The parents want to teacher their children that homosexuality is wrong. The teacher wants to teach the student that calling people names is wrong. The parent wants to defend their religious beliefs. The teacher just wants the student to learn that name calling is wrong. The parent threatens the teacher and school with a lawsuit. The teacher just wanted the parent to see what they were talking about. Who is to blame in this situation?

Since: Mar 07

Location hidden

#13 Mar 20, 2007
The Librarian wrote:
So I ask, what can teachers do for you and your children? Any tips or suggestions you give out will be important to your child's future.
Teach the basics; reading, writing, and arithmatic.

I'll teach my kids to be moral. Wish other parents would do the same.

Since: Mar 07

Location hidden

#14 Mar 20, 2007
Noelani wrote:
<quoted text>
A boring history teacher? I think history is fascinating. I believe a creative teacher can "teach" the material and make it exciting and engaging for the students. As you suggested by asking their opinion and getting them involved in the lesson, rather than constantly lecturing.
I think both parents and teachers can share in teaching students moral responsibility however it should rest more with the parents. They are the homefront and "first" teachers of their children. That is my opinion as a parent.
History is tough. Not from an educational standpoint but it's tough because most kids just don't get the whole concept of history and their minds just arent mature enough yet to grasp all the things that went on past and present.

As an adult I find history more interesting because now I'm more concerned about world events.

Since: Jan 07

Jamestown, TN

#15 Mar 20, 2007
Fed up Suffolk Taxpayer wrote:
<quoted text>
Teach the basics; reading, writing, and arithmatic.
I'll teach my kids to be moral. Wish other parents would do the same.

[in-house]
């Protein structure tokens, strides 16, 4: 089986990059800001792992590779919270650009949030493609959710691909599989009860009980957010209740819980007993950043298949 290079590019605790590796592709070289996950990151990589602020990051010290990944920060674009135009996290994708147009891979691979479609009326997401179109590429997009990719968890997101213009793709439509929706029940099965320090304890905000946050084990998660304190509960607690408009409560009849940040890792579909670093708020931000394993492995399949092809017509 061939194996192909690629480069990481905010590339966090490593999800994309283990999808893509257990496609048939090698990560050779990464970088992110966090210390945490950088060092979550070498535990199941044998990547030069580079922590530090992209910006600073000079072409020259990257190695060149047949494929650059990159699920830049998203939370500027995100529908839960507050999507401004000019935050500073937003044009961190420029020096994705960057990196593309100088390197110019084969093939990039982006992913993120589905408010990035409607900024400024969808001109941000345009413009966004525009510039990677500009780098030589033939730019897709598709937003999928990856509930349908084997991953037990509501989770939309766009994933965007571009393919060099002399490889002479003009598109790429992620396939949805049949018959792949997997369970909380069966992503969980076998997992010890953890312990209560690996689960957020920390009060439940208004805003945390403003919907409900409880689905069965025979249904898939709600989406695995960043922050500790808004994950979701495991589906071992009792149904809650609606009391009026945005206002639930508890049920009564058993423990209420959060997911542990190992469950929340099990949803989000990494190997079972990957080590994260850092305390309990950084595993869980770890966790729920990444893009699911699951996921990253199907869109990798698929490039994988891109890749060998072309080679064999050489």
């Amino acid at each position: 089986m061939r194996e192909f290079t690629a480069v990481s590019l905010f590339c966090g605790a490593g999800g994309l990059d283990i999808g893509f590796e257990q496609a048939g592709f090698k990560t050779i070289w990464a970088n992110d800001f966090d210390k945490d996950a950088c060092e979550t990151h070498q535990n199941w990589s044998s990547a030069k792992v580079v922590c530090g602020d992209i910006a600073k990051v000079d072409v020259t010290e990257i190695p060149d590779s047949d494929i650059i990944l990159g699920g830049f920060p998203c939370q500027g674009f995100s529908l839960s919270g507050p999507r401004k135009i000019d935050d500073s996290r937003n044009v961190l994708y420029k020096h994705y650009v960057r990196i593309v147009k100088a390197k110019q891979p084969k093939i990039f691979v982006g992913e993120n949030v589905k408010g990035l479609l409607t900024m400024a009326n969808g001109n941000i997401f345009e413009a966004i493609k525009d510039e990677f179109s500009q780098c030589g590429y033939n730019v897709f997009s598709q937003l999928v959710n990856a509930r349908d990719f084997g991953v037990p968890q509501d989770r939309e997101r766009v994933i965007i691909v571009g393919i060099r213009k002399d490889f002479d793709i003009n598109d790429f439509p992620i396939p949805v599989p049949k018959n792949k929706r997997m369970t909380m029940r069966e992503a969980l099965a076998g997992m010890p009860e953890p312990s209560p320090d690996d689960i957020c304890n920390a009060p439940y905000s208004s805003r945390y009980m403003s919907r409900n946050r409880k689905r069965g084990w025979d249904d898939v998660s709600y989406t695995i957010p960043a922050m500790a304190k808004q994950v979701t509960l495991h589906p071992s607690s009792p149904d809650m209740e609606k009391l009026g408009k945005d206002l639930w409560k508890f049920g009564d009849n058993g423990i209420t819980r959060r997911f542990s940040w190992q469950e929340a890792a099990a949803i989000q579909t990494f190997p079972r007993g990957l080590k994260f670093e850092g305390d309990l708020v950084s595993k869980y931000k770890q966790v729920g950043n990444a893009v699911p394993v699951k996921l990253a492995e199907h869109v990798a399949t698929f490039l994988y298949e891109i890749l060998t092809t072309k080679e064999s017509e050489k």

I wish they would to. But we get a few parents who are not willing to hold up their part and then..well nothing good comes of it. So many teachers are pulled in each direction that it is hard to know what to do. Then you get these crazies in the position of teacher. People like my cousin Pamela, they use their position as a teacher to get their kiddie sex kicks. It makes me want to give it all up and study to be a museum employee.
Mark

Bakersfield, CA

#16 Mar 21, 2007
The Librarian wrote:
<quoted text>
Here is an example of what I am talking about.
The teacher just wanted the parent to see what they were talking about. Who is to blame in this situation?
Dear Librarian, I enjoyed and appreciated the scenario you set up. I hate to admit that what you describe is an all to common occurrence at its roots. You may not believe me, but everything you described is easily eliminated by healthy relationships based on mutual respect. It is incumbent upon the teacher to set the tone, rate and depth of a relationship with students based on mutual respect and an open and positive rapport. I am in the classroom for 16 years in a gang infested low socio economic area and not once have I had the problems you describe, although it happens almost incessantly to my peers. The only difference is that I have unconditional respect for the inviolable and sacred nature of every soul that passes through my classroom and that respect extends to the family. Of course I have discipline issues that I deal with directly, face to face with students and families, and it never leaves my room. I have the highest standards of courtesy and respect, but I have to initiate and model both.